Here are some pictures with some more coop details:
 On top of the run is a green roof where I planted strawberries.
 Miles (our wired-haired Chihuahua) does not know what to make of the new residents.
 A couple of the roosts.

Yes, I embellished the rafter tails by cutting eggs...
it only made sense after cutting a hen-shaped vent.

Sunday, July 27, 2014

Progress on the Project List: chicken coop update

I have made a lot of progress on the garden project list,

but the one item I have been spending the most time with recently is the chicken coop and run, and it is nearly done.

With the exception of some paint, staples and some insulation, everything was reused, re-purposed and reclaimed and everything I purchased for the project (with the exception of the tin roofing- Craigslist) came from Home ReSource.  So, like many of these projects I have been accumulated parts and pieces as I find them for some time.  That means my little shop has been full of stuff for a while.  It is nice to see some space opening up, but that just means I have some room for the next project!

So, although the chicken coop and outdoor run are not done yet, here are some pictures of the progress and some details...

 The nest box is a re-purposed kitchen cabinet and the perch is an oak towel bar.

Access to the enclosed run is provided by a little sliding barn door.  The hardware is from a sliding closet door.
Yes, that is a chandelier.  The interior paneling, roof sheathing and other interior and exterior details are made from my old cedar fence boards when I replaced some panels last fall (click here for details of that project).
 The exterior (and interior) is made from salvaged tin roofing and cedar shakes.

The coop fits in nicely in the vegetable garden.  

You can see the repetition of a theme with the divided light door, trellises etc..

The outdoor run will have a green roof (in progress).  The plan changed; originally the run was going to be south-facing and in the native plants, but now it is to the north of the coop and in the vegetable garden.

So, in keeping with the vegetable theme, I will plant strawberries on it. That means now I will have about 100 potted Sedum lanceolatum, that I have been growing since the winter and babying all summer, to deal with...

Tuesday, May 20, 2014

A lot going on in the garden...

Spring is such an exciting and ever changing time in the garden.  This year is no exception.

New birds are arriving daily, others are nesting, including red breasted nuthatches, northern flickers and black capped chickadees.  All the nest boxes have cameras, and as the action heats up I will stream live video form each (now we are streaming from inside the nuthatch box http://www.ustream.tv/channel/red-breasted-nuthatch).

Just yesterday, 3 nuthatches hatched.  Here is a short video of them getting one of their first meals.

And of course, I have been busy with garden projects.  Here are some photos of what is happening now and some updates on projects...
Featured prominantly on the wall of my shop- I keep a list to remind me of the projects I want to complete.  
This floor grate was an early one on the list (I made it this winter from old wrenches) and replaces a dilapdated, temporary wood grate I made several years ago.  Beneath the grate is our compost furnace.
The greenhouse is really filling up.  

And so is my little nursery.
I have been growing these sedum (Sedum lanceolatum)  for a green roof on the chicken coop I will be building...
The coop will occupy this space- the corner raised bed in the vegetable garden that gets too much shade to be really productive.
In the meantime, these shovel chickens enjoy the space.

In what has become a rite of spring, we moved our composter.  This change was set into motion by our new back gate, and fence rearrangement, that was prompted by storing our camper in the garden (click here for my wife's blog about our camper- a project in itself)

It fits right in.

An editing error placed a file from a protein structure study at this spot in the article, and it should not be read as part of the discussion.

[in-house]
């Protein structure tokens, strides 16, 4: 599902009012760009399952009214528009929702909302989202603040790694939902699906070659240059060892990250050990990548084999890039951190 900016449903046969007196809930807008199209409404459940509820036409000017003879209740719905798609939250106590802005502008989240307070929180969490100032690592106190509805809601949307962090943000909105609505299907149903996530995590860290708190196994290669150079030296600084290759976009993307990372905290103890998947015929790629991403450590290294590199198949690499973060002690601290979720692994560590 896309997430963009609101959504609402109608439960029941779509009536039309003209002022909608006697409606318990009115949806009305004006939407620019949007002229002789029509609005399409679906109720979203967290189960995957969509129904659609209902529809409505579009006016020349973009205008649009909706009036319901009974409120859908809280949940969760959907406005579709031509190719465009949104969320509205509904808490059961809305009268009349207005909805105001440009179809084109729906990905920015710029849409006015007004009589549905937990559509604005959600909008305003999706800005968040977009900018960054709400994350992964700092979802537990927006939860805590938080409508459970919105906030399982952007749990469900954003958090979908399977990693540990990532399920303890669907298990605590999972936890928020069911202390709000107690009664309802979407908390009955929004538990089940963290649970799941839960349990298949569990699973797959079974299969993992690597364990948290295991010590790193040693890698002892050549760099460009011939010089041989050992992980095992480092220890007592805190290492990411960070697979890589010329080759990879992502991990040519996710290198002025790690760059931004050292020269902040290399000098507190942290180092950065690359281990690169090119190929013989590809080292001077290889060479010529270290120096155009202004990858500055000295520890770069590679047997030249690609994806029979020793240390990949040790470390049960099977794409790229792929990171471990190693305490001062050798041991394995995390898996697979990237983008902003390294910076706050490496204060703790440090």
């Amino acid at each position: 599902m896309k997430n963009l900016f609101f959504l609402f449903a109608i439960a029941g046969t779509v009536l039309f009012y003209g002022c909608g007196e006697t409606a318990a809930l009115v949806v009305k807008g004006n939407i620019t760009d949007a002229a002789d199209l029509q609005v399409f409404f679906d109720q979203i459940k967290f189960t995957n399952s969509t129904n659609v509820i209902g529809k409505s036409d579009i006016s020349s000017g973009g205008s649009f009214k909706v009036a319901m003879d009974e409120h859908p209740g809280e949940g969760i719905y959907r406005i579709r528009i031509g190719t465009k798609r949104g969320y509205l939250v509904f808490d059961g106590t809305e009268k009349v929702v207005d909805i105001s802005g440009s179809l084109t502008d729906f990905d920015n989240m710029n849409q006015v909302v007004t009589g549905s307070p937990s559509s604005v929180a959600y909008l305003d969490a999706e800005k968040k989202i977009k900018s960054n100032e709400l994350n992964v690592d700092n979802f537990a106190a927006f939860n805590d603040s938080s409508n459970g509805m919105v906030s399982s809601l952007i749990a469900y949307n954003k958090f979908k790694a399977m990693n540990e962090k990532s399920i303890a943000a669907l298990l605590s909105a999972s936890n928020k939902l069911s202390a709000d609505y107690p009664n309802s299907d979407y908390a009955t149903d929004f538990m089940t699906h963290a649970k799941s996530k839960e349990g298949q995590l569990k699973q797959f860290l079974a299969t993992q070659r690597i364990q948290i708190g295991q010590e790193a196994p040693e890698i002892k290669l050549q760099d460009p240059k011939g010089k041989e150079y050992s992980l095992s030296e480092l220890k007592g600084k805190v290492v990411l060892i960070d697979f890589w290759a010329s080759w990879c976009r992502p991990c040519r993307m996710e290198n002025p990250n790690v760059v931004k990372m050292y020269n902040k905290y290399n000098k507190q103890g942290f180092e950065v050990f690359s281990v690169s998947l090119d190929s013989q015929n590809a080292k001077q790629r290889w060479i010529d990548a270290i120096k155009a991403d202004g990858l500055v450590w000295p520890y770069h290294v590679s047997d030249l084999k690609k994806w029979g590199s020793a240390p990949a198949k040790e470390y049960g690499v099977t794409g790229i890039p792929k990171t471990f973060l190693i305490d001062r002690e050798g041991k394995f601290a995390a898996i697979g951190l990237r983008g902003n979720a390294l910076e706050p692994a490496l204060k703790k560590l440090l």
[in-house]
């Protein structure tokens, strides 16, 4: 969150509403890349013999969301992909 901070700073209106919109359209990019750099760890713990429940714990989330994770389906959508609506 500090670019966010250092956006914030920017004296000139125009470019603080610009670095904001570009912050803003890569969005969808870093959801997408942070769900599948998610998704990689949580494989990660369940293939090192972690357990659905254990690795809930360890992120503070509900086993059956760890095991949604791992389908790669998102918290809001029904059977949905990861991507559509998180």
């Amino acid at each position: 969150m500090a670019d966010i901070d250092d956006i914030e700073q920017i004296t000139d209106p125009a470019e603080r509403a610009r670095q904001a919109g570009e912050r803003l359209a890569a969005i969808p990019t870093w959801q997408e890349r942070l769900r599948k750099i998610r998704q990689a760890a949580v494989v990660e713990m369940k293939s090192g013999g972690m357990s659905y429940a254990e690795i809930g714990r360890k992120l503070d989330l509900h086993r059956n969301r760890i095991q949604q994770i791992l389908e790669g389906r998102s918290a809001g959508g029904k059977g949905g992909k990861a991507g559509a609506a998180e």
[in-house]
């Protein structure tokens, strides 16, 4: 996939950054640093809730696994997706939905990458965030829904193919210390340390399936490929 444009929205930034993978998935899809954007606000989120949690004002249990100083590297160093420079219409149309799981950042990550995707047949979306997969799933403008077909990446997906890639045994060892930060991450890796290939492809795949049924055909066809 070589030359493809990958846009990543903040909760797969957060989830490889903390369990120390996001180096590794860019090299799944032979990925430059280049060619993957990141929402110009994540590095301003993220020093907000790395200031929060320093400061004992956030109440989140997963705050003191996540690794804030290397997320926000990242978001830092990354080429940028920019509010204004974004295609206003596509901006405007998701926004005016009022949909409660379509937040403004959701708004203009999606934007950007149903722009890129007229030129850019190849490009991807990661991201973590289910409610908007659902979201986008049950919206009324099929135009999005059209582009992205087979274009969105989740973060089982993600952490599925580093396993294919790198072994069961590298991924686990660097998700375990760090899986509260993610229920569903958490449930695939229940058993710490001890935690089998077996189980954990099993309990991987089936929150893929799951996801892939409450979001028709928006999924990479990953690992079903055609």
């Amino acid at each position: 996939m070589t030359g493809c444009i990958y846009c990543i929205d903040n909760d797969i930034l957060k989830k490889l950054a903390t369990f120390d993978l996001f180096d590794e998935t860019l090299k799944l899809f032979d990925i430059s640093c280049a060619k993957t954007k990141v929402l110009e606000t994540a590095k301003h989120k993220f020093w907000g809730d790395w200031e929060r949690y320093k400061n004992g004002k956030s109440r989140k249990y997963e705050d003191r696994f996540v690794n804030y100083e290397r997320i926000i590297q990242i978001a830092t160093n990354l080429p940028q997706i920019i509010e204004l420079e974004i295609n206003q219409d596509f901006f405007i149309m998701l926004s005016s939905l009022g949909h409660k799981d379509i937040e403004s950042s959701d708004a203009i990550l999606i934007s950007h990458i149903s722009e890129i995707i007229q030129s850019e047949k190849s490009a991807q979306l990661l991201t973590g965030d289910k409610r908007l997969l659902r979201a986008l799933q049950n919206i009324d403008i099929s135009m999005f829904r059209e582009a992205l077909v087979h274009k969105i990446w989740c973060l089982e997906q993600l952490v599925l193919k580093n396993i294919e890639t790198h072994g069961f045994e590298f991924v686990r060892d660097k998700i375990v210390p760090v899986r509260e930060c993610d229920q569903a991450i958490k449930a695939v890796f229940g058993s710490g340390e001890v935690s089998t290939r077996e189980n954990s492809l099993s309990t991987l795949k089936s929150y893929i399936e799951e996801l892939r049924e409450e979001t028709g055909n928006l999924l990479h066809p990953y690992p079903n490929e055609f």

My plan is to build a pergola over it.  On the list.

 New garden furniture has been on the list for some time. And this winter I made a lot of progress. 
 Several new shovel chairs and benches replaces our dilapidated bent willow chairs.
 Even the birds got new furniture- a new bird bath to match the chairs and gate.

Sunday, January 19, 2014

The garden as a bird feeder

In general, our garden is our bird feeder- we planted native plants and created habitat to suit birds' primary food- insects.  And it has worked well, though it is not your traditional "birder's garden".  I feel like I have written this post before (and probably better), but it is a good reminder this time of the year.  For several years I have had mixed feelings for bird feeders, and I have stopped using bird feeders through summer, spring and fall.  I have stopped using seed feeders altogether, and occasionally and seasonally use different forms of suet feeders (see below), including native plant suet we prepare ourselves (click here).

Our goal is to make our garden our feeder by planting native plants and providing habitat and this sustains a variety of birds, insects and other wildlife. This has been our goal, and even in a small, city lot, you can have success.

Our giant ant hill in our front yard is a Northern flicker's favorite.   Through the winter, flickers dig this up for tasty grubs (and defenseless slow moving adults in the cold).

In winter, we add some feeders for birds, but not the typical ones people are used to seeing, though non-traditional feeders, yet they are more natural. for example, my favorite, carcasses.
These parts and pieces are left overs from butchering our game meat during hunting season.

Although the aesthetic might not be for everyone, carcasses (from winterkill, and predator kills) are the original suet feeder (click here for more information). 

Even a little scapula can be an enticing feeder for chickadees, nuthatches, flickers, and downy woodpeckers.

In addition to providing housing for native solitary nesting bees, mason bee boxes, aka "larvae feeders" provide food for nuthatches, downy woodpeckers and chickadees that pick the overwintering larvae out. Here a chickadee uses its wings for improved leverage to get one out
But perhaps more important in our garden are the natural and original nest boxes- snags.
Birds are a source of food too. With a lot of birds around, come things that eat them.
Here a sharp-shinned hawk eats a cedar waxwing in our garden.
All that it left was the beak
So this winter, consider your feeders, and perhaps shift to some natural or unconventional feeders.  Feeding birds is a lot more than seed feeders, and it is a lot more effective with non-traditional means.